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Feb 26, 2015, 11:59 AM
that's gonna hurt...
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Free Flight - stab tilt, how does it work?


Playing around with some small catapult gliders, with some possible interest for an after school program our soaring club supports. It's a high school STEM program which teaches CAD / CAM and has a Laser cutter, mini-mills and 3D printers. So the idea is to get students some projects which can use the tools available to them. And playing with gliders in the gym is a pretty cool benefit too.

I built a couple of test models ( Simple Simon, 8" Sweepette ) which got me wondering about trim.

Specifically, how does stab tilt work to turn the glider? And should the vertical fin be aligned with the wing, or the horizontal stab? It would be good to have an intelligent answer should the question come up.

Thanks
Bruce
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Feb 26, 2015, 02:20 PM
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It depends on whether the stab is a "normal" one at a negative AoA [providing a down-pushing force on the rear of the fuselage to counter the normal forward pitching force of a normal lifting wing, and stably balanced by CG being ahead of the center of lift] .... or, as many old-time FF models and most soaring land-based birds, it uses its horizontal tail to add to the overall lift by having a positive AoA.

In the "normal" down-pushing neg. AoA case, tilting the stab tilts the stabs' neg--lift vector and add a sideways component to that vector. So if in the rear view such a stab is rotated clockwise, there is a left-pushing component to the down-vector, resulting in a right-yaw force.

Of course in the case of a lifting tail, the reverse is true and the lifting stab will pull the rear of the fuselage to the right, yielding a left-yaw force.

In a light "floater" FF plane, there is also a "helicopter/autogyro-blade" rotating effect when the plane is in a mushy almost stalled out descent. A clockwise tilted stab, as above, will tend to rotate the body counterclockwise in the top view, a left-yaw force, more of a rotating descent.

If the stab is in front [so-called, misnomered "canard"], it will have a positive AoA, and a rear-viewed clockwise twist will give a right turn.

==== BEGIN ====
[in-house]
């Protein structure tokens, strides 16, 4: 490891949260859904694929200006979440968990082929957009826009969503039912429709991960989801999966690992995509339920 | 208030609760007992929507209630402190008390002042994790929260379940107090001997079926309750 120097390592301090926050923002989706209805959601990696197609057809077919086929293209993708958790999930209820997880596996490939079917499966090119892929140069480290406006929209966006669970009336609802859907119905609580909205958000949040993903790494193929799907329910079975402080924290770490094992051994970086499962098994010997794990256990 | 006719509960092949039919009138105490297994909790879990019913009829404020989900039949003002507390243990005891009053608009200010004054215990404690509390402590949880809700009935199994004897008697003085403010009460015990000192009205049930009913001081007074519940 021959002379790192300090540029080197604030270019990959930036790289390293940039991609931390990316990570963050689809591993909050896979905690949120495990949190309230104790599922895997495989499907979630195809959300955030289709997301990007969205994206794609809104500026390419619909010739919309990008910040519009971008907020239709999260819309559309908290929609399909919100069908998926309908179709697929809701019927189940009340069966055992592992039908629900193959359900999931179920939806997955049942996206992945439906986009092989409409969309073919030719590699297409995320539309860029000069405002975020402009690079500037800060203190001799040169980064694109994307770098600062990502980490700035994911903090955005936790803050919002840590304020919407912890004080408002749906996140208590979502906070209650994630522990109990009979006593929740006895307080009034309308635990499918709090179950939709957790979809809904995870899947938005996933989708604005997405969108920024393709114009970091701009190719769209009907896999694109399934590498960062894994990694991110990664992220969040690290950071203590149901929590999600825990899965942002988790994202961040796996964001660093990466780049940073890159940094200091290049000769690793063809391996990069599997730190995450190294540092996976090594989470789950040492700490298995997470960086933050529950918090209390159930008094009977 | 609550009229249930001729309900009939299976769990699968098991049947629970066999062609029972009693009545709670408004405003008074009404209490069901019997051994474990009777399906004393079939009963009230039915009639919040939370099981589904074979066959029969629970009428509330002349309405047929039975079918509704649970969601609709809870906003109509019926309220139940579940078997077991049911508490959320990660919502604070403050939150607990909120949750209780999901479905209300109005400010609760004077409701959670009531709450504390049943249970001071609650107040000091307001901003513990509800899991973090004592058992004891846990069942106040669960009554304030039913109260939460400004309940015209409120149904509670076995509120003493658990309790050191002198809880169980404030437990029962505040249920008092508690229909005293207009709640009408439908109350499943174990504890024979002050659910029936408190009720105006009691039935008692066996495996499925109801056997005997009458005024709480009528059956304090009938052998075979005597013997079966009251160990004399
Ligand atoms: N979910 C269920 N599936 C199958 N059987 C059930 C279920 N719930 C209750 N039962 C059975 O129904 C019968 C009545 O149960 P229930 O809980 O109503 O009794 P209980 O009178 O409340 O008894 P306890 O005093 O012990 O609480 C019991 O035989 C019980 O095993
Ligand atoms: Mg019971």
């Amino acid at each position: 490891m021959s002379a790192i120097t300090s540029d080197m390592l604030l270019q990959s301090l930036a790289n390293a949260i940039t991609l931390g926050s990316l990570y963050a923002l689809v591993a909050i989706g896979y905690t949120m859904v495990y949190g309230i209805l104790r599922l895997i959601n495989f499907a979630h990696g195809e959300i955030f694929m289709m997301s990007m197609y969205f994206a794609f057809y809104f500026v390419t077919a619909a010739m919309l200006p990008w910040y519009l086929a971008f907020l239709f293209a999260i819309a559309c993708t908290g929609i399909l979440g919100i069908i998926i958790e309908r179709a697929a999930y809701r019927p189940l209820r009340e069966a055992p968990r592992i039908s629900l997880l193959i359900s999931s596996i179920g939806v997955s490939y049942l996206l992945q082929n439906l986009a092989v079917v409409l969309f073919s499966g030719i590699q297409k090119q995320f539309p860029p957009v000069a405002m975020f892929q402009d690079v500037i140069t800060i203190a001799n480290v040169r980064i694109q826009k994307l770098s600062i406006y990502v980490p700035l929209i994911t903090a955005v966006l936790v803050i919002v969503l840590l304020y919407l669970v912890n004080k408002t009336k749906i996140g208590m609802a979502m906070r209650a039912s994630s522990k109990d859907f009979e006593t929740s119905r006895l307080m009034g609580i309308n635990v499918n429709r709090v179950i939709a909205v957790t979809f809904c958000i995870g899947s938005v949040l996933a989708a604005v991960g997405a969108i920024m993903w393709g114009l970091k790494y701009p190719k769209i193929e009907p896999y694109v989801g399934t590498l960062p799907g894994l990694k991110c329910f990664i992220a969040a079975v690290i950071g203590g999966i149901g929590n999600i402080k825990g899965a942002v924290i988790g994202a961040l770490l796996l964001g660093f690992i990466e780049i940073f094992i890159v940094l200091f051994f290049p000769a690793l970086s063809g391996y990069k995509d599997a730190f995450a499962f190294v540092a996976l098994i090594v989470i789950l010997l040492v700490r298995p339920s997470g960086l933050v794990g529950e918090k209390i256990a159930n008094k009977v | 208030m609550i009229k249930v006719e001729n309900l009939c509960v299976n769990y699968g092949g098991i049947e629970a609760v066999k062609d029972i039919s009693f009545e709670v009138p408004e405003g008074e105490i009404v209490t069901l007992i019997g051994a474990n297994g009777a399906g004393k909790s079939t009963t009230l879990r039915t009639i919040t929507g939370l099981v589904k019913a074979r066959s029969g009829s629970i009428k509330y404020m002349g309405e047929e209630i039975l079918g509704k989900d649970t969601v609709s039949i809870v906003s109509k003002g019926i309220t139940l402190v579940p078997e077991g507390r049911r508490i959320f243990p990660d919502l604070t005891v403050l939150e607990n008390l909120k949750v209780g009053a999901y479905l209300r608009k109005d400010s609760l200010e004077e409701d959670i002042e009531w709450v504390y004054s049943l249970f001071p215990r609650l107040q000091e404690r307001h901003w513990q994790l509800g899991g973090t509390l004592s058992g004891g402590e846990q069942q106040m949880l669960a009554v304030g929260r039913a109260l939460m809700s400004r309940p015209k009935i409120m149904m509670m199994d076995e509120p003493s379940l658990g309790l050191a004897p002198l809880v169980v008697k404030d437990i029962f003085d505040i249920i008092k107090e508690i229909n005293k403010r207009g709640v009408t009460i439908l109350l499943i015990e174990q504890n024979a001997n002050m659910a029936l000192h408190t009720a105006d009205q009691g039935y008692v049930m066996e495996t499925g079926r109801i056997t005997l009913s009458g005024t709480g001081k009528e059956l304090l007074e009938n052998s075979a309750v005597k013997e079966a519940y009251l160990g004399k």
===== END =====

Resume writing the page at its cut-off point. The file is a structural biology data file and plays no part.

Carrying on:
[I used such tilting to control my toy RC "Airider" design: photo].
Last edited by xlcrlee; Jul 23, 2017 at 08:07 AM.
Feb 27, 2015, 04:17 AM
B for Bruce
BMatthews's Avatar
While what Lee posted is right you'll need to search far and wide to find the very few FF contest models that use a forward enough CG location to have stabilizers that lift negative compared to the wing. They generally have a more rearward CG location and thus the stabs are lifting upwards to balance with the wing's lift so the total lift is located at the balance point.

Since the stabs are flying with a fair degree of lift we can angle the stabilizer and make it lift somewhat to the side and use this for part or most of the turning effect.

FF power models and both hand launch and catapult launch models fly extremely fast in the climb. If we tried to use nothing but fin tab to "rudder" the glide turn there would be far too much turn in the climb. So we set the models up with 3 to 4 degrees of stab tilt to get most of the turn and then use the "rudder" (slight curling of the fin's trailing edge) to fine tune the climb and transition to the glide.

The bigger glow powered models that don't rely on auto tail functions also use stab tilt to generate much of the glide turn and again minor trailing edge tweaks of a trim tab to adjust the fine trim of the power climb.

You also asked about the fin being either vertical or perpendicular to the stab. It really doesn't matter one way or the other. I tend to make them vertical just so it doesn't look like the tail boom is twisted. But as far as flying the model goes the model simply doesn't care one way or the other. Any oddities of a tilted fin will be well buried by the other trimming.

I've also written up some design and trimming information that is over in the Free Flight sub forum. Instead of typing it all over again I'll just give you a couple of links.

Some good general information and some examples of results;
https://www.rcgroups.com/forums/show...apult+trimming

You'll find my notes on design features and trimming in post #6;
https://www.rcgroups.com/forums/show...lider+trimming
Feb 27, 2015, 11:48 AM
that's gonna hurt...
Thread OP
Thanks all for the responses. I have a lot of reading material to go over, which is good.

I took the "Simple Simon" and mini " Sweepette" into the school club meeting this week and was surprised at the positive reaction! I just have to keep myself from doing all the work - you know how hard it is to watch others "learn" how to build?

Bruce
Jul 22, 2017, 08:01 PM
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Stab tilt on xplorer 3.8 f5j ales


I recently broke the tail boom on my Xplorer sailplane.